The Secretary of State for Transport is planning to publish the results of the study in an attempt to soften public opinion for the potentially unpopular policy decision to charge people for driving on crowded roads, which may have to be taken shortly before the next election.
Mr MacGregor has decided to call the system 'congestion charging' in the hope of making it more acceptable. Final proposals are due to be produced in 1995, which is certain to make it a general election issue.
Mr MacGregor has told colleagues that he will not delay the programme, in spite of the controversy it could cause. He wants the feasibility study to spark off a national debate about charging for using cars as a first step to introducing the policy.
The Secretary of State insists he has not reached any firm decisions, but he believes the growing problem of car congestion has changed public attitudes, and may have hastened the day when car drivers will be charged. The systems being explored include the use of 'smart cards' which could pay at toll booths on main roads into cities, or new technology to track car users as they move into towns.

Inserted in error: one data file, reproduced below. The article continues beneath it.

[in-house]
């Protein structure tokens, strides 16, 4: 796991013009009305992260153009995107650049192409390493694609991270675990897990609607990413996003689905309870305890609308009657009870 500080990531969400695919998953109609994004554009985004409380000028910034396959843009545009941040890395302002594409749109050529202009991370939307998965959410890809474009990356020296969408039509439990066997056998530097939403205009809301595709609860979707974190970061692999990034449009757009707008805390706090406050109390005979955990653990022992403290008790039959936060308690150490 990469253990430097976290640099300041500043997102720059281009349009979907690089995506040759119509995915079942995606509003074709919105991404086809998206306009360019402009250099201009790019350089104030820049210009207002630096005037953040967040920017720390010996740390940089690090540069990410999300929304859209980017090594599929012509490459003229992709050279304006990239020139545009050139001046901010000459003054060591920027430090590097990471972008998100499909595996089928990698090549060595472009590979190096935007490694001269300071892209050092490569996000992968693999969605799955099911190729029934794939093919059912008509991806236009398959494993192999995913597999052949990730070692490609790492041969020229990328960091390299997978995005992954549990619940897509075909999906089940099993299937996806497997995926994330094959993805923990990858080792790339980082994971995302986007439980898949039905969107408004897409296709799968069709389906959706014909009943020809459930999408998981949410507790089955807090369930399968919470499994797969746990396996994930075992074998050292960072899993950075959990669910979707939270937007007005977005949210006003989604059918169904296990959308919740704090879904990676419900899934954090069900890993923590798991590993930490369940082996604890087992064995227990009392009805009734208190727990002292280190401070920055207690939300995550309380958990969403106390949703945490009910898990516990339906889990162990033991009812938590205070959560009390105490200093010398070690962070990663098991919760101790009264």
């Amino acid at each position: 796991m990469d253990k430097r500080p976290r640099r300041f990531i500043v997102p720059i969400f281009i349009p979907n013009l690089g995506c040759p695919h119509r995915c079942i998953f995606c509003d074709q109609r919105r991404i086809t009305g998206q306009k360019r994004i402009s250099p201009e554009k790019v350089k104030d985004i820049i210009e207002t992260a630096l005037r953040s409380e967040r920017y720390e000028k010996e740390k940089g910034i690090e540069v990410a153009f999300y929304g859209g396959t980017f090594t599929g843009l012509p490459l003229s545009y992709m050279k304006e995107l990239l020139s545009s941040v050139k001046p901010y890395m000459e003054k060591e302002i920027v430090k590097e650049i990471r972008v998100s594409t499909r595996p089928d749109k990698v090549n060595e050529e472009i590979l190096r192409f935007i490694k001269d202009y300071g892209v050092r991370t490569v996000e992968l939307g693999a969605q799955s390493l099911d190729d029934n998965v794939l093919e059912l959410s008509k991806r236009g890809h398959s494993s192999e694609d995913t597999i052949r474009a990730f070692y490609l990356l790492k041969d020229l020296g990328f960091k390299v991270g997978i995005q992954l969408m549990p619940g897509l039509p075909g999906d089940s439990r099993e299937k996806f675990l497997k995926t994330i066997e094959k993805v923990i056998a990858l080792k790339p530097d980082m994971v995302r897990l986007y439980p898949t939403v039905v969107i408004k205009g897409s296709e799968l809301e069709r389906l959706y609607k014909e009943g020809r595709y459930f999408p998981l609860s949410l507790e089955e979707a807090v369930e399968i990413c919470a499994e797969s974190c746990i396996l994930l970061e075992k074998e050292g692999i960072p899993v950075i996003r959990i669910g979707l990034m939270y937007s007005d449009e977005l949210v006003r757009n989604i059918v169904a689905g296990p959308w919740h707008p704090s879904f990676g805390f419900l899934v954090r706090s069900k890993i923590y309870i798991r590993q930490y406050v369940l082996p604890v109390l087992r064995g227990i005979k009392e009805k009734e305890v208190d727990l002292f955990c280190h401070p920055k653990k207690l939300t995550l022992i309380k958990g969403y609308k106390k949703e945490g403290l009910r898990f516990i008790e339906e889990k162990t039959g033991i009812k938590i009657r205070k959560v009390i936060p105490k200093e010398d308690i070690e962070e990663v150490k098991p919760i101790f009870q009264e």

Advisers are still debating the amount which would have to be charged to persuade some drivers to take public transport. Mr MacGregor believes the money raised should be used to improve transport services, and will resist Treasury attempts to raise the charges to offset the public sector borrowing requirement.
The Department of Transport is also moving towards imposing charges on all inter-urban motorways. The aim would be to charge for using motorways which had been improved. But a senior ministerial source said: 'Most motorways will be improved in some way or other. That means we will charge for using them.'
Ministers are studying the wider operation of lower speed limits to ease congestion, following the announcement that part of the M25 will be limited to 60 and 50mph at rush hours.Reuse content